The results of this study were compared with similar studies in dentistry with random-effects meta-analyses.

Results: From the 2323 included studies 71% of them reported statistically significant results, with the significant results ranging from 47% to 86%. Multivariable modeling identified that geographical area and involvement of statistician were predictors of statistically significant results.

Compared to interventional studies, the odds that in-vitro and observational studies would report statistically significant results was increased by 1.20 times (OR: 2.20, 95% CI: 1.66-2.92) and 1.35 times (OR: 1.35, 95% CI: 1.05-1.73), respectively. The probability of statistically significant results from randomized controlled trials was significantly lower compared to various study designs (difference: 30%, 95% CI: 11%-49%). Likewise the probability of statistically significant results in prosthodontics and implant dentistry was lower compared to other dental specialties, but this result did not reach statistical significant (P>0.05).

Conclusions: The majority of studies identified in the fields of prosthodontics and implant dentistry presented statistically significant results. The same trend existed in publications of other specialties in dentistry.

Publication of statistically significant research findings in prosthodontics & implant dentistry compared to in the context of other dental specialties 1. Introduction

Statistical significance seems to influence the attractiveness and consequent publication of research.1 Albeit the commonality of this approach, it is accepted that interpretation based solely on P-values can be misleading2 and is usually made at the expense of other more meaningful measures, such as the effect size and the associated confidence intervals.3-5 The authors’ perception of the ‘attractiveness’ of the results can lead to selective reporting of study findings (reporting bias).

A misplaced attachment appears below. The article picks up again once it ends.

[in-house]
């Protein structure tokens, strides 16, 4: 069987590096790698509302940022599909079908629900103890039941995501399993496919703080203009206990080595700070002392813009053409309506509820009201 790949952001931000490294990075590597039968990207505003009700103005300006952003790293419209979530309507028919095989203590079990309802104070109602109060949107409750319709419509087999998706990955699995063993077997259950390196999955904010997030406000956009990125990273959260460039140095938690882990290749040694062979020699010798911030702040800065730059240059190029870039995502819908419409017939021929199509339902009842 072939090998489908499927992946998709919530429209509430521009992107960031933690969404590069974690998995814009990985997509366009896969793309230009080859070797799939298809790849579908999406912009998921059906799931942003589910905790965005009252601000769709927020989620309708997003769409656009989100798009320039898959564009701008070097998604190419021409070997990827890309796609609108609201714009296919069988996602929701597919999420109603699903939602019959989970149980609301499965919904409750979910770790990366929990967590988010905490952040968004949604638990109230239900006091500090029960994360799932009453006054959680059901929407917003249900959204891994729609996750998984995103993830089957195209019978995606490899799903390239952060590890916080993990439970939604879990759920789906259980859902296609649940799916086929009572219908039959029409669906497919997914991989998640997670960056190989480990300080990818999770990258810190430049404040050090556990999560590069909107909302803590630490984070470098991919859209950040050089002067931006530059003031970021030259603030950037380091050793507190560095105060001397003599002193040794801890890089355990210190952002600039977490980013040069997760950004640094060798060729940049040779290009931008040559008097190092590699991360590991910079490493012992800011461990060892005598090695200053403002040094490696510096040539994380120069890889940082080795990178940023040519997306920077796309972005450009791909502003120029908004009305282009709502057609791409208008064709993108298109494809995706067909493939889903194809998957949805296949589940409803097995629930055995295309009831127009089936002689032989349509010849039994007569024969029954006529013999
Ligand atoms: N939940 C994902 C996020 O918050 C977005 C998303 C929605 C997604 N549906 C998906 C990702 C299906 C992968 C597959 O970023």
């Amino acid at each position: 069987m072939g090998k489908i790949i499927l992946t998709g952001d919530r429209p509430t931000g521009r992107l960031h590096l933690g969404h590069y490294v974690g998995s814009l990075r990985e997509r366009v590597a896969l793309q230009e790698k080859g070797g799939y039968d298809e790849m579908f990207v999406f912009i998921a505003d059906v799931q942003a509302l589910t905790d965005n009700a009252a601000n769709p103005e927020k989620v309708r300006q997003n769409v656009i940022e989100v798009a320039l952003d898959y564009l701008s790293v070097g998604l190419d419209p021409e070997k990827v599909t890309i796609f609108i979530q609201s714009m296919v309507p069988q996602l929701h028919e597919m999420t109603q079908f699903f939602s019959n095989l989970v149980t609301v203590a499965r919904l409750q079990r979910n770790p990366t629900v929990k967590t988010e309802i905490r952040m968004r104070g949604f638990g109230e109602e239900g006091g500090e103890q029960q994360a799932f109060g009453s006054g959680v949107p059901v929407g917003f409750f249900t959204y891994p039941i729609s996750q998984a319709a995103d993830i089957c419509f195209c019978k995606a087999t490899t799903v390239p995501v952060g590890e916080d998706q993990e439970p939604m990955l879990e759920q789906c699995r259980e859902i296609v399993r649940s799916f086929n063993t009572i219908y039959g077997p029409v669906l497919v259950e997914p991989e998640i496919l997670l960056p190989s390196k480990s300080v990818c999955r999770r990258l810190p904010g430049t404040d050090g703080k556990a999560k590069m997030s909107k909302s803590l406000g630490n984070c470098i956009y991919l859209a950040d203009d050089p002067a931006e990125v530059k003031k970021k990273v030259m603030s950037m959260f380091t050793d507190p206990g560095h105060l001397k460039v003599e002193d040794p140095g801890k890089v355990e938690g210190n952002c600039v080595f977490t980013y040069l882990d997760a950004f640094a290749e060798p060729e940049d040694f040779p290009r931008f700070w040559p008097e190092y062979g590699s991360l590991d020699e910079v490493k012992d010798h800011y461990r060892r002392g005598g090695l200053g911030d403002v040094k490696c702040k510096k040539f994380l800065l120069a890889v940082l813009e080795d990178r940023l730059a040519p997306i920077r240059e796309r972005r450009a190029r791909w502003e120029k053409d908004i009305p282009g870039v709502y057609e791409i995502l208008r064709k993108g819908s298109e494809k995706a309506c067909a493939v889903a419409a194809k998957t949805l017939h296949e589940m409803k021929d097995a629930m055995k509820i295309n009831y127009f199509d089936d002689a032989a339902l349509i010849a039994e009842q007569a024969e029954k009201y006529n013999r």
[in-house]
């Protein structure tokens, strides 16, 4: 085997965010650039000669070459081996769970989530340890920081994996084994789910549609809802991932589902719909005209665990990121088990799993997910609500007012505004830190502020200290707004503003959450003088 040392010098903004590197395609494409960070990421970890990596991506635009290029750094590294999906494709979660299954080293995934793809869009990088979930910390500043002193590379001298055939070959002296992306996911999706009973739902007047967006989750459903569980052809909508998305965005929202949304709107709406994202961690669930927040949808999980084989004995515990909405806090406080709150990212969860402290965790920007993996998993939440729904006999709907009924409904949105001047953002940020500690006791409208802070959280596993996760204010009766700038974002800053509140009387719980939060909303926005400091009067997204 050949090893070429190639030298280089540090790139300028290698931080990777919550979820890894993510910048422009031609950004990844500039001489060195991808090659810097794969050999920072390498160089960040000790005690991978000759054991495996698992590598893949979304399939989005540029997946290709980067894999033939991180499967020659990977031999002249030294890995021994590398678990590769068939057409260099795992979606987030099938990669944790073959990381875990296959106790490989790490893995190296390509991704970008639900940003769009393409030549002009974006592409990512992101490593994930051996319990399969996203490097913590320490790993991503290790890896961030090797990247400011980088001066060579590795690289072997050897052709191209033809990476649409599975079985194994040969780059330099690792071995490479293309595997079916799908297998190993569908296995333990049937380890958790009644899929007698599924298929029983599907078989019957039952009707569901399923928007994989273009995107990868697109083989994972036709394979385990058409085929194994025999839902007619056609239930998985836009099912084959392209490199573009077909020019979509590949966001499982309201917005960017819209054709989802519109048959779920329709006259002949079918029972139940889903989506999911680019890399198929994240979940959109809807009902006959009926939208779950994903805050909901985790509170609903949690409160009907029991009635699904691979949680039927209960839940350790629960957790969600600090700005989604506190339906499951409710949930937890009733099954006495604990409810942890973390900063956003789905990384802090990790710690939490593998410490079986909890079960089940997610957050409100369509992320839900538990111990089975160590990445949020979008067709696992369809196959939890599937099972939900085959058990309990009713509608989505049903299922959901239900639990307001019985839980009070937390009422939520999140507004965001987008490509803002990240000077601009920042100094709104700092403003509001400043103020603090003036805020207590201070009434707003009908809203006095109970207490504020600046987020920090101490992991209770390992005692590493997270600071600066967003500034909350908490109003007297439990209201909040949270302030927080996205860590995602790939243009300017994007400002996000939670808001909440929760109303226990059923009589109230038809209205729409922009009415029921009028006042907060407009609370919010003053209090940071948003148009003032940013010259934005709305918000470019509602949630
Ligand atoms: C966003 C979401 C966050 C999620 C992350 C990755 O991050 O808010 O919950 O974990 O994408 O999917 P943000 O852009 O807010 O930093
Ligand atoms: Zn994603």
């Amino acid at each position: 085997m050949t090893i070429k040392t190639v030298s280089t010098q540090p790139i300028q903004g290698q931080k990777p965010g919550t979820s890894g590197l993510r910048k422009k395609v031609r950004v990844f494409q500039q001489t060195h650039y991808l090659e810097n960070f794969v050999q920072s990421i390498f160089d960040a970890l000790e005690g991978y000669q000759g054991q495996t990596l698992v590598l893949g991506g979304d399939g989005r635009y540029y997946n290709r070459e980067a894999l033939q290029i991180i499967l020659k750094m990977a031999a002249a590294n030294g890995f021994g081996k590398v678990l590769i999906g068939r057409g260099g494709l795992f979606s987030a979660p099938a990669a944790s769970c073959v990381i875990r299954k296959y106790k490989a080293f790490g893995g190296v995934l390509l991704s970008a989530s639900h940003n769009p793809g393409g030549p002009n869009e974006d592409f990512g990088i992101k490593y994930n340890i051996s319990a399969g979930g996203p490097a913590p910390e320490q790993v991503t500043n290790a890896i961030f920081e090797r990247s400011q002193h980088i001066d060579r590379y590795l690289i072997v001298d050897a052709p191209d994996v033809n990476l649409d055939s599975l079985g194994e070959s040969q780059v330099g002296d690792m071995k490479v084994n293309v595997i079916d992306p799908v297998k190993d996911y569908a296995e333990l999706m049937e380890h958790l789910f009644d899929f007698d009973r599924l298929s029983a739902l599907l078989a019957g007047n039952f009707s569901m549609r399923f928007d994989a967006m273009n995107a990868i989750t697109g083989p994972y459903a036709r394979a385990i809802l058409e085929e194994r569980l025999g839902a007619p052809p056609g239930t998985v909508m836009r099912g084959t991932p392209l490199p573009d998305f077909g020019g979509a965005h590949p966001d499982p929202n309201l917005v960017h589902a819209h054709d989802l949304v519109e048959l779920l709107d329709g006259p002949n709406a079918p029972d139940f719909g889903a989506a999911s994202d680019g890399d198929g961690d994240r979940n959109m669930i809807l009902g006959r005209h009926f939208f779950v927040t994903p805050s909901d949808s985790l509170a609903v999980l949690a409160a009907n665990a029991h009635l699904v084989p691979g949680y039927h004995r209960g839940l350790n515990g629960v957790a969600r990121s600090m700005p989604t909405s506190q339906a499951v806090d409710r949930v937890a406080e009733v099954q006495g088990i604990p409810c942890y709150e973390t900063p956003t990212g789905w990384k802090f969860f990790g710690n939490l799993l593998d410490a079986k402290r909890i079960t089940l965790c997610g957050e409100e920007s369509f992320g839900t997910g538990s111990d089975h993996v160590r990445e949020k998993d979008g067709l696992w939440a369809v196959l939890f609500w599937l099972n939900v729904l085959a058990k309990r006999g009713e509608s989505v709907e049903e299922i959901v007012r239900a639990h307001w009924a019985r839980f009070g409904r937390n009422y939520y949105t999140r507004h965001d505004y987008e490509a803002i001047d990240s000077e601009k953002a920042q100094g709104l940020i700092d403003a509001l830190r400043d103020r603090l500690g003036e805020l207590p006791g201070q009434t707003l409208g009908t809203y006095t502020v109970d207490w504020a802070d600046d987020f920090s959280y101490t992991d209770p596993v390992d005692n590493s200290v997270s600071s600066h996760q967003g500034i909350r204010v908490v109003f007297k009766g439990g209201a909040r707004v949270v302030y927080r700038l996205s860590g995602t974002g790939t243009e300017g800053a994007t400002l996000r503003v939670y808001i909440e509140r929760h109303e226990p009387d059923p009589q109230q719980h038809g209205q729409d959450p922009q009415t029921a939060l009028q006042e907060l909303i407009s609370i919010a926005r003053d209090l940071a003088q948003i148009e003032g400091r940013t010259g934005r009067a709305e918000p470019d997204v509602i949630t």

The wider family of reporting bias includes, but is not limited, to time lag bias, multiple (duplicate) publication bias, location bias, citation bias, outcome reporting bias and publication bias.6

Publication bias is defined as the selective publication of studies based on the nature and direction of their results.7 There is empirical evidence that studies with statistically non-significant results are more likely to be published with delay or not at all compared to studies with significant results. The discrepancy in the probability of publication between studies with significant vs. nonsignificant results has been associated with the unwillingness of researchers to submit “nonappealing” studies8 to journals and/or the predilection of reviewers and journal editors to accept for publication studies with positive or significant results.6 It has also been shown that trials with significant results, especially those with external financial support, are published sooner than nonsupported studies.9 Selective publication of studies may jeopardize the validity of systematic review estimates and consequently healthcare recommendations, as they are based on only a subsample of existing studies.